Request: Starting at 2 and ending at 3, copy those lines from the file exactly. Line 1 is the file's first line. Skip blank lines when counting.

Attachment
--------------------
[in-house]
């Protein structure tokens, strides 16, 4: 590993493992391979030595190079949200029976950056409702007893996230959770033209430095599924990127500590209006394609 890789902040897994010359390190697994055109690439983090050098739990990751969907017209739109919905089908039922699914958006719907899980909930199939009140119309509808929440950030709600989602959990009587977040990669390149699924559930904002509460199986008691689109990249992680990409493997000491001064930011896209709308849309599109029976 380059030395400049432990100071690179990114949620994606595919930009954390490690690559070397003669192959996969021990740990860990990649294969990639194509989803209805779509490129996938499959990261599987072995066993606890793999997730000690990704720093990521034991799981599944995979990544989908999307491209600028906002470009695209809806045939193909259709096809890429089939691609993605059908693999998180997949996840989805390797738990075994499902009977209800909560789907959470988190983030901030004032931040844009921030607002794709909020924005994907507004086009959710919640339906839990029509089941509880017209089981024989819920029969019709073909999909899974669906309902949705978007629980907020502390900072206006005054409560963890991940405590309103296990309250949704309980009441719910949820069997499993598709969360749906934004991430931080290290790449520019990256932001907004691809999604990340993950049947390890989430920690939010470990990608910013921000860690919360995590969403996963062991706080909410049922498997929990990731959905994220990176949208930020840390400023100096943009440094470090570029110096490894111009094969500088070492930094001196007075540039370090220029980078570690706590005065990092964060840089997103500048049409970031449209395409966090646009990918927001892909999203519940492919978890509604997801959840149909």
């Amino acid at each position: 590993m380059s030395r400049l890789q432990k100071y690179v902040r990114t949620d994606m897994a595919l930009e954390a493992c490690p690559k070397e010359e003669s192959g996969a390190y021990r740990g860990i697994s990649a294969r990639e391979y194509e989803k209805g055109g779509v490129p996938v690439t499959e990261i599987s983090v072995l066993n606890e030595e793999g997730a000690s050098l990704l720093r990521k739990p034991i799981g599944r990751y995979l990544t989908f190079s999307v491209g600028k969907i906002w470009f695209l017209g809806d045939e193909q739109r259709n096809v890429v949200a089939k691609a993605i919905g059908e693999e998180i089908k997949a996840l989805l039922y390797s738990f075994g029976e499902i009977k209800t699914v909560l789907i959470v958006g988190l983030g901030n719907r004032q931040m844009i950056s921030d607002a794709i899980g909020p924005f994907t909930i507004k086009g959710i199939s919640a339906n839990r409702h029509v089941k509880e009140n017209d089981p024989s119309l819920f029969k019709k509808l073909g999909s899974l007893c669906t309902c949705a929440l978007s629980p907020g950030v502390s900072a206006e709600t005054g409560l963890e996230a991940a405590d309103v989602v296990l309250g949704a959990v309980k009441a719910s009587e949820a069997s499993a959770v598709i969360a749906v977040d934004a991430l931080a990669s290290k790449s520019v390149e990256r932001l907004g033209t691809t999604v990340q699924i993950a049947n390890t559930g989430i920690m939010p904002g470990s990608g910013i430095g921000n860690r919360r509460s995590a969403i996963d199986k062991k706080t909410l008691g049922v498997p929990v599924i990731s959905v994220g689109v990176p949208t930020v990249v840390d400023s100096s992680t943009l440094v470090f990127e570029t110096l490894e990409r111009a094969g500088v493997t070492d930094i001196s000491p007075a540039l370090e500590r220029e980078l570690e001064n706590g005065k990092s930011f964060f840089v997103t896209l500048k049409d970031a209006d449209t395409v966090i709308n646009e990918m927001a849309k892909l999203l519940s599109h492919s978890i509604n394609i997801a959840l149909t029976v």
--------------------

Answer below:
């Protein structure tokens, strides 16, 4: 590993493992391979030595190079949200029976950056409702007893996230959770033209430095599924990127500590209006394609 890789902040897994010359390190697994055109690439983090050098739990990751969907017209739109919905089908039922699914958006719907899980909930199939009140119309509808929440950030709600989602959990009587977040990669390149699924559930904002509460199986008691689109990249992680990409493997000491001064930011896209709308849309599109029976 380059030395400049432990100071690179990114949620994606595919930009954390490690690559070397003669192959996969021990740990860990990649294969990639194509989803209805779509490129996938499959990261599987072995066993606890793999997730000690990704720093990521034991799981599944995979990544989908999307491209600028906002470009695209809806045939193909259709096809890429089939691609993605059908693999998180997949996840989805390797738990075994499902009977209800909560789907959470988190983030901030004032931040844009921030607002794709909020924005994907507004086009959710919640339906839990029509089941509880017209089981024989819920029969019709073909999909899974669906309902949705978007629980907020502390900072206006005054409560963890991940405590309103296990309250949704309980009441719910949820069997499993598709969360749906934004991430931080290290790449520019990256932001907004691809999604990340993950049947390890989430920690939010470990990608910013921000860690919360995590969403996963062991706080909410049922498997929990990731959905994220990176949208930020840390400023100096943009440094470090570029110096490894111009094969500088070492930094001196007075540039370090220029980078570690706590005065990092964060840089997103500048049409970031449209395409966090646009990918927001892909999203519940492919978890509604997801959840149909």
């Amino acid at each position: 590993m380059s030395r400049l890789q432990k100071y690179v902040r990114t949620d994606m897994a595919l930009e954390a493992c490690p690559k070397e010359e003669s192959g996969a390190y021990r740990g860990i697994s990649a294969r990639e391979y194509e989803k209805g055109g779509v490129p996938v690439t499959e990261i599987s983090v072995l066993n606890e030595e793999g997730a000690s050098l990704l720093r990521k739990p034991i799981g599944r990751y995979l990544t989908f190079s999307v491209g600028k969907i906002w470009f695209l017209g809806d045939e193909q739109r259709n096809v890429v949200a089939k691609a993605i919905g059908e693999e998180i089908k997949a996840l989805l039922y390797s738990f075994g029976e499902i009977k209800t699914v909560l789907i959470v958006g988190l983030g901030n719907r004032q931040m844009i950056s921030d607002a794709i899980g909020p924005f994907t909930i507004k086009g959710i199939s919640a339906n839990r409702h029509v089941k509880e009140n017209d089981p024989s119309l819920f029969k019709k509808l073909g999909s899974l007893c669906t309902c949705a929440l978007s629980p907020g950030v502390s900072a206006e709600t005054g409560l963890e996230a991940a405590d309103v989602v296990l309250g949704a959990v309980k009441a719910s009587e949820a069997s499993a959770v598709i969360a749906v977040d934004a991430l931080a990669s290290k790449s520019v390149e990256r932001l907004g033209t691809t999604v990340q699924i993950a049947n390890t559930g989430i920690m939010p904002g470990s990608g910013i430095g921000n860690r919360r509460s995590a969403i996963d199986k062991k706080t909410l008691g049922v498997p929990v599924i990731s959905v994220g689109v990176p949208t930020v990249v840390d400023s100096s992680t943009l440094v470090f990127e570029t110096l490894e990409r111009a094969g500088v493997t070492d930094i001196s000491p007075a540039l370090e500590r220029e980078l570690e001064n706590g005065k990092s930011f964060f840089v997103t896209l500048k049409d970031a209006d449209t395409v966090i709308n646009e990918m927001a849309k892909l999203l519940s599109h492919s978890i509604n394609i997801a959840l149909t029976v």